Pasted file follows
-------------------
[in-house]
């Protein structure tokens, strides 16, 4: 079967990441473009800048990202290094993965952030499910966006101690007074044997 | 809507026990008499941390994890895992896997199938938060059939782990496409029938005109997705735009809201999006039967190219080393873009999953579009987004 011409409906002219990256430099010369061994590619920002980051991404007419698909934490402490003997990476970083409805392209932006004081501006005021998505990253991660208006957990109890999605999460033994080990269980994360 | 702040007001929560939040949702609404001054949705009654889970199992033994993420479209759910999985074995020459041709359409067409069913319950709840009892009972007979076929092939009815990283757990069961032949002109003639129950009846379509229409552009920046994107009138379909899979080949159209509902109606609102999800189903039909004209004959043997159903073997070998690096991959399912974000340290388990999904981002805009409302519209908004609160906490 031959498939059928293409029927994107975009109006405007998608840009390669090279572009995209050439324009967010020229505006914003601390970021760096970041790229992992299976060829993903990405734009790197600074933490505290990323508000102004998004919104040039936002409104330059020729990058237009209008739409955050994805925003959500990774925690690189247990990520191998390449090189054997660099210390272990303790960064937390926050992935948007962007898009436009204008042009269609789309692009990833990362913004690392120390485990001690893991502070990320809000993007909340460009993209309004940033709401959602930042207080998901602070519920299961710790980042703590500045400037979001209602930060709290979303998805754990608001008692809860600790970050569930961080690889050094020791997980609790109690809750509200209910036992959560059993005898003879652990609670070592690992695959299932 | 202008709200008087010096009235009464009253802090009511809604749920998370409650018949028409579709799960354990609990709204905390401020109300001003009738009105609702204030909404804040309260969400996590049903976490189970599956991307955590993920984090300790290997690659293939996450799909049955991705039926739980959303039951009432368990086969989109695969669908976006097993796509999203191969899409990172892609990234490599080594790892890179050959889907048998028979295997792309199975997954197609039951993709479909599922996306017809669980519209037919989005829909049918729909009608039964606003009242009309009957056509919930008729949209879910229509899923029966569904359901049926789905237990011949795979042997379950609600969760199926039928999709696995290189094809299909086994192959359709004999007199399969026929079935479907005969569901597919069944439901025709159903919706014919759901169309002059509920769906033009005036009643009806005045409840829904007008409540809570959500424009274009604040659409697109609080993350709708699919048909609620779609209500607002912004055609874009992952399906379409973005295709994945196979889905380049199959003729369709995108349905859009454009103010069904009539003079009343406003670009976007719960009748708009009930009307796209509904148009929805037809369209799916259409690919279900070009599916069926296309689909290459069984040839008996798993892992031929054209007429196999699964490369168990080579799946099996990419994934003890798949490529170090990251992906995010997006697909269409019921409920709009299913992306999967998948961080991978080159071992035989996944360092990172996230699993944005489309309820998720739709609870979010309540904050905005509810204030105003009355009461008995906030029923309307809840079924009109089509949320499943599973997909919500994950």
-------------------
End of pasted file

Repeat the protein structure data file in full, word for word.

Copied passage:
[in-house]
């Protein structure tokens, strides 16, 4: 079967990441473009800048990202290094993965952030499910966006101690007074044997 | 809507026990008499941390994890895992896997199938938060059939782990496409029938005109997705735009809201999006039967190219080393873009999953579009987004 011409409906002219990256430099010369061994590619920002980051991404007419698909934490402490003997990476970083409805392209932006004081501006005021998505990253991660208006957990109890999605999460033994080990269980994360 | 702040007001929560939040949702609404001054949705009654889970199992033994993420479209759910999985074995020459041709359409067409069913319950709840009892009972007979076929092939009815990283757990069961032949002109003639129950009846379509229409552009920046994107009138379909899979080949159209509902109606609102999800189903039909004209004959043997159903073997070998690096991959399912974000340290388990999904981002805009409302519209908004609160906490 031959498939059928293409029927994107975009109006405007998608840009390669090279572009995209050439324009967010020229505006914003601390970021760096970041790229992992299976060829993903990405734009790197600074933490505290990323508000102004998004919104040039936002409104330059020729990058237009209008739409955050994805925003959500990774925690690189247990990520191998390449090189054997660099210390272990303790960064937390926050992935948007962007898009436009204008042009269609789309692009990833990362913004690392120390485990001690893991502070990320809000993007909340460009993209309004940033709401959602930042207080998901602070519920299961710790980042703590500045400037979001209602930060709290979303998805754990608001008692809860600790970050569930961080690889050094020791997980609790109690809750509200209910036992959560059993005898003879652990609670070592690992695959299932 | 202008709200008087010096009235009464009253802090009511809604749920998370409650018949028409579709799960354990609990709204905390401020109300001003009738009105609702204030909404804040309260969400996590049903976490189970599956991307955590993920984090300790290997690659293939996450799909049955991705039926739980959303039951009432368990086969989109695969669908976006097993796509999203191969899409990172892609990234490599080594790892890179050959889907048998028979295997792309199975997954197609039951993709479909599922996306017809669980519209037919989005829909049918729909009608039964606003009242009309009957056509919930008729949209879910229509899923029966569904359901049926789905237990011949795979042997379950609600969760199926039928999709696995290189094809299909086994192959359709004999007199399969026929079935479907005969569901597919069944439901025709159903919706014919759901169309002059509920769906033009005036009643009806005045409840829904007008409540809570959500424009274009604040659409697109609080993350709708699919048909609620779609209500607002912004055609874009992952399906379409973005295709994945196979889905380049199959003729369709995108349905859009454009103010069904009539003079009343406003670009976007719960009748708009009930009307796209509904148009929805037809369209799916259409690919279900070009599916069926296309689909290459069984040839008996798993892992031929054209007429196999699964490369168990080579799946099996990419994934003890798949490529170090990251992906995010997006697909269409019921409920709009299913992306999967998948961080991978080159071992035989996944360092990172996230699993944005489309309820998720739709609870979010309540904050905005509810204030105003009355009461008995906030029923309307809840079924009109089509949320499943599973997909919500994950």